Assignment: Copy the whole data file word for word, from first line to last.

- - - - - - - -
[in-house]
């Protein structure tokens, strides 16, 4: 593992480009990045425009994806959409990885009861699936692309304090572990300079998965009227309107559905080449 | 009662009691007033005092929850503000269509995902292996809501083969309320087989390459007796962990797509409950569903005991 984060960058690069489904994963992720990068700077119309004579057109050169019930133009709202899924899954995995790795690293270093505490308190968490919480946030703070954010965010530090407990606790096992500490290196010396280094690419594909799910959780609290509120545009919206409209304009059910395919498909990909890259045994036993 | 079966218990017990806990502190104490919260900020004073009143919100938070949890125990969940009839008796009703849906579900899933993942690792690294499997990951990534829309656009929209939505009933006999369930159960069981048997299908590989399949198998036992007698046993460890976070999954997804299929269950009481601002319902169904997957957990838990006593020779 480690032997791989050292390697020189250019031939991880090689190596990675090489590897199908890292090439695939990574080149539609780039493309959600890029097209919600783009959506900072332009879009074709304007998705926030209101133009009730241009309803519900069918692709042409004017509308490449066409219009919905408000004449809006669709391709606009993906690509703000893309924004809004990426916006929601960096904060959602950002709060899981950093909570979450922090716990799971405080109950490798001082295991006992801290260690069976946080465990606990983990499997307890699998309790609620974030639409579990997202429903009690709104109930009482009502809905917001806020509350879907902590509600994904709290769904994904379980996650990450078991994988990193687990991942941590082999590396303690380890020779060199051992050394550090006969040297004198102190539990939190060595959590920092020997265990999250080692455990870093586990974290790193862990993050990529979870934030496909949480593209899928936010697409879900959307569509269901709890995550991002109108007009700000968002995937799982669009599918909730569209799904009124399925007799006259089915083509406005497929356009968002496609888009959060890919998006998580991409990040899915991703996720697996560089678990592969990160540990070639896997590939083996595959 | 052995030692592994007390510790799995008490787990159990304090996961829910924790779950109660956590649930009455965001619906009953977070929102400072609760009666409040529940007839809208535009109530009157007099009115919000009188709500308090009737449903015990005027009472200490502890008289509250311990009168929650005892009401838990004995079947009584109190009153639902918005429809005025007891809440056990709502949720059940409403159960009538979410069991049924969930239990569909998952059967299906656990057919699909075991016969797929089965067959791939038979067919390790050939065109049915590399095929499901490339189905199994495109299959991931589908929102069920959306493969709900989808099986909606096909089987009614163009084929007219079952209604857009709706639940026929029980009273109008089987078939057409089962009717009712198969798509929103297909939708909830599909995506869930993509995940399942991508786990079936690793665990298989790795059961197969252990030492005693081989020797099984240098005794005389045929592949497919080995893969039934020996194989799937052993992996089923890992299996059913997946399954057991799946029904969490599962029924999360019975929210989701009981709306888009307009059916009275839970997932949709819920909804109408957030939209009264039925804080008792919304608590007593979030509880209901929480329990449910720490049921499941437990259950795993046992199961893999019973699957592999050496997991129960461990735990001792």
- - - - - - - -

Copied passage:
[in-house]
């Protein structure tokens, strides 16, 4: 593992480009990045425009994806959409990885009861699936692309304090572990300079998965009227309107559905080449 | 009662009691007033005092929850503000269509995902292996809501083969309320087989390459007796962990797509409950569903005991 984060960058690069489904994963992720990068700077119309004579057109050169019930133009709202899924899954995995790795690293270093505490308190968490919480946030703070954010965010530090407990606790096992500490290196010396280094690419594909799910959780609290509120545009919206409209304009059910395919498909990909890259045994036993 | 079966218990017990806990502190104490919260900020004073009143919100938070949890125990969940009839008796009703849906579900899933993942690792690294499997990951990534829309656009929209939505009933006999369930159960069981048997299908590989399949198998036992007698046993460890976070999954997804299929269950009481601002319902169904997957957990838990006593020779 480690032997791989050292390697020189250019031939991880090689190596990675090489590897199908890292090439695939990574080149539609780039493309959600890029097209919600783009959506900072332009879009074709304007998705926030209101133009009730241009309803519900069918692709042409004017509308490449066409219009919905408000004449809006669709391709606009993906690509703000893309924004809004990426916006929601960096904060959602950002709060899981950093909570979450922090716990799971405080109950490798001082295991006992801290260690069976946080465990606990983990499997307890699998309790609620974030639409579990997202429903009690709104109930009482009502809905917001806020509350879907902590509600994904709290769904994904379980996650990450078991994988990193687990991942941590082999590396303690380890020779060199051992050394550090006969040297004198102190539990939190060595959590920092020997265990999250080692455990870093586990974290790193862990993050990529979870934030496909949480593209899928936010697409879900959307569509269901709890995550991002109108007009700000968002995937799982669009599918909730569209799904009124399925007799006259089915083509406005497929356009968002496609888009959060890919998006998580991409990040899915991703996720697996560089678990592969990160540990070639896997590939083996595959 | 052995030692592994007390510790799995008490787990159990304090996961829910924790779950109660956590649930009455965001619906009953977070929102400072609760009666409040529940007839809208535009109530009157007099009115919000009188709500308090009737449903015990005027009472200490502890008289509250311990009168929650005892009401838990004995079947009584109190009153639902918005429809005025007891809440056990709502949720059940409403159960009538979410069991049924969930239990569909998952059967299906656990057919699909075991016969797929089965067959791939038979067919390790050939065109049915590399095929499901490339189905199994495109299959991931589908929102069920959306493969709900989808099986909606096909089987009614163009084929007219079952209604857009709706639940026929029980009273109008089987078939057409089962009717009712198969798509929103297909939708909830599909995506869930993509995940399942991508786990079936690793665990298989790795059961197969252990030492005693081989020797099984240098005794005389045929592949497919080995893969039934020996194989799937052993992996089923890992299996059913997946399954057991799946029904969490599962029924999360019975929210989701009981709306888009307009059916009275839970997932949709819920909804109408957030939209009264039925804080008792919304608590007593979030509880209901929480329990449910720490049921499941437990259950795993046992199961893999019973699957592999050496997991129960461990735990001792």